Economy & Business

Facebook Understands User Needs Better Than Congress Does

Facebook CEO Mark Zuckerberg testifies before the House Energy and Commerce Committee, April 11, 2018. (Leah Millis/Reuters)
Market forces are doing a much better job of cleaning up the Internet than heavy-handed government regulations would.

On April 10, Mark Zuckerberg was questioned in a Senate committee hearing by 44 senators on Facebook’s use of user data, election meddling, market power, and broader privacy violations. This was followed by a similar hearing by the House Energy and Commerce Committee the next day. Zuckerberg responded to Congress’s concerns with remarks about how Facebook is proactively dealing with user issues, leaving little need for extensive government action.

These appearances boosted investor confidence in the company and assuaged fears of heavy-handed regulation of social media. Instead, we can expect more-limited regulations, such as the Honest Ads Act, which aims to increase the transparency of online political advertising.

On the issue of election meddling, Zuckerberg made clear that governments around the world have brought the issue to Facebook’s attention, and the company is working to address it. Facebook is boosting disclosure rules for issue ads to limit interference by malicious actors. It has committed more resources to identifying and removing troll accounts from across the globe –– such as the nearly 300 accounts operated by the Russia-based Internet Research Agency –– that were spreading disinformation in Russia and neighboring countries.

Zuckerberg further addressed concerns surrounding fake accounts and fake news. Facebook is shutting down fake accounts more aggressively in an attempt to ensure that all users are real people. The company has added links next to articles, taking users to the publisher’s Wikipedia entry to keep them better informed, and has shifted to prioritizing trusted sources. These actions balance disinformation concerns against the need to allow for fruitful public discourse that Senator Ben Sasse (R., Neb.) defended.

Senator Mike Lee (R., Utah) was one of the few to identify the significant “free-market incentives” that encourage Facebook to act in its users’ interests. A study from the University of Chicago’s Booth School of Business noted that not addressing the issue of fake news decreased user engagement on Facebook, something that inevitably hurts the company’s bottom line. So the regulations that are on the table do not add anything to the consumer pressures that already govern Facebook’s decisions.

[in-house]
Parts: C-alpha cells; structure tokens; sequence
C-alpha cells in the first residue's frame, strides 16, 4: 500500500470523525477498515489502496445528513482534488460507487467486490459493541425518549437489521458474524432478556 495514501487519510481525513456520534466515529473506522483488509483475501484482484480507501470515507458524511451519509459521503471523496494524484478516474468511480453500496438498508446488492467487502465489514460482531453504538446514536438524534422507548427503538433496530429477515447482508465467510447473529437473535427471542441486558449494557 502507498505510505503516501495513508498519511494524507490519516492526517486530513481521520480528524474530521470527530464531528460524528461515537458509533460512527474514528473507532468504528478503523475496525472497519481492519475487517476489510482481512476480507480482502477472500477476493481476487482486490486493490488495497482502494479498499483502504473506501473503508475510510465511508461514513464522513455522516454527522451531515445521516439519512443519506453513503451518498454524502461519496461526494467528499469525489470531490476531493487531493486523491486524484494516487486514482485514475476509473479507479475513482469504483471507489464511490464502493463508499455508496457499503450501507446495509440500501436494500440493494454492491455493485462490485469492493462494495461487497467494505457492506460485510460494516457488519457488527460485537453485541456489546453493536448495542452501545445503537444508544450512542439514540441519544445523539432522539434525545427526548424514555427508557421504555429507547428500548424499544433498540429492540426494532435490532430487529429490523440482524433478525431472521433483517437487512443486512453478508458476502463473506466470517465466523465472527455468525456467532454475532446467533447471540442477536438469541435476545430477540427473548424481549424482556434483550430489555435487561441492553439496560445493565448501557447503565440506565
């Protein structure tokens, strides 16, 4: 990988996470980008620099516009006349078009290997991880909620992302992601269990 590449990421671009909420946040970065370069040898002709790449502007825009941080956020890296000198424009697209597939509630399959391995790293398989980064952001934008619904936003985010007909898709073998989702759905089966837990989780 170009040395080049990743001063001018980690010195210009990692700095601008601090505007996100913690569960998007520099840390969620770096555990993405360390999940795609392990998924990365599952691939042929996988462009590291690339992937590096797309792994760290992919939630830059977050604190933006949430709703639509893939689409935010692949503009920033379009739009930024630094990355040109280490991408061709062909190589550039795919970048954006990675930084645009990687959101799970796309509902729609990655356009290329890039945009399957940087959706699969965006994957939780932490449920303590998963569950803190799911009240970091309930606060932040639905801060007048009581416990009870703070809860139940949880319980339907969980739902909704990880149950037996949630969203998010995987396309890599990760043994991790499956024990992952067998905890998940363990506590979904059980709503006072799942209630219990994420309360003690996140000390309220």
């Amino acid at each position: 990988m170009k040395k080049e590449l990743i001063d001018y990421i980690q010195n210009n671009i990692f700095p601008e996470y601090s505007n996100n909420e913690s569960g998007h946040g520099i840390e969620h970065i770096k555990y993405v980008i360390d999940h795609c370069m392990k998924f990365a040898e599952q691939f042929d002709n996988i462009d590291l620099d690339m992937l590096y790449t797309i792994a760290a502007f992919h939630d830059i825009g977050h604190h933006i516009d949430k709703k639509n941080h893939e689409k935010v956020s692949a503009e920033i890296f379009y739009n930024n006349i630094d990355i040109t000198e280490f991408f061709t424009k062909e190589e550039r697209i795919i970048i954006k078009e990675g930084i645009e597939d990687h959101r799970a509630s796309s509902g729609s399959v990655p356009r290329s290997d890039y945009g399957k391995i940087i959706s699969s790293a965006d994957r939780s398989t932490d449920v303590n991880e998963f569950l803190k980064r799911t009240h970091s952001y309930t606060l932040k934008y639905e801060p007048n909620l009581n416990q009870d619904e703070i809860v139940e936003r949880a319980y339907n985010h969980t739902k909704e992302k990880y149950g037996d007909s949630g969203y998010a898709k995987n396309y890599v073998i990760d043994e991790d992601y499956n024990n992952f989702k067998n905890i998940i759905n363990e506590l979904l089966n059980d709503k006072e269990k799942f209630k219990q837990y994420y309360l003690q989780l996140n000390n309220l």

Broader privacy concerns arose about Facebook’s data sharing in the wake of the Cambridge Analytica scandal, in which the firm acquired profile data on up to 87 million users through Aleksandr Kogan and potentially used it for targeted political advertising during the 2016 U.S. elections. While sharing data with third parties already violates Facebook policy, the company changed its data-sharing rules in 2014 to prevent the easy access to friends lists that had allowed data gathering on such a scale. Though Facebook asked Cambridge Analytica to delete the data it had obtained, Zuckerberg acknowledged that ensuring compliance will require more focus, in view of recent events. The company is now conducting a comprehensive audit of all applications that have access to user data and permanently banning any actor found violating its policies.

The scale of Facebook’s platform, which has over 2 billion users, is unlike anything that has been tried before. Considering the volume of material posted, the company will inevitably make mistakes in moderating content. It will inevitably upset some users with its privacy settings, yet it will adapt to consumer pressure. Some issues that will come up in the future are unforeseeable, yet the incentives before the company will force it to respond. Zuckerberg repeatedly mentioned the company’s AI investments that aim to make it more proactive in responding to concerns in the future.

The regulations suggested by Congress, however, would do more harm than good. When asked about whether the U.S. should adopt the EU’s comprehensive General Data Protection Regulation, Zuckerberg responded that the U.S. has different sensibilities. The GDPR, coming into effect next month, has cost businesses an enormous amount to comply with and would kill many of the small online businesses starting up in the U.S.

Weakening Section 230 of the Communications Decency Act, which shields online platforms from liability for user-generated content, was also suggested. This would make Facebook accountable if someone does something illegal on its platform. The result would be to increase Facebook’s tendency to censor users for fear of lawsuits, which would be damaging to free speech online.

Before committing to any regulatory action, Congress would benefit from remembering all the good Facebook has created. In both hearings, very few members of Congress acknowledged Facebook’s benefits, viewing it as a corporation whose ethos is violating privacy in the pursuit of profit. The Facebook platform has, however, been a powerful tool for connecting people all across the world. It has allowed people to reconnect with old friends and relatives, breaking down barriers by location. It is being used by people fleeing conflict situations to find safety. It is used by those in areas affected by natural disasters or terrorist attacks to signal their condition to loved ones. Facebook has by and large been a force for good in the world, and Congress should not take steps to limit its impact.


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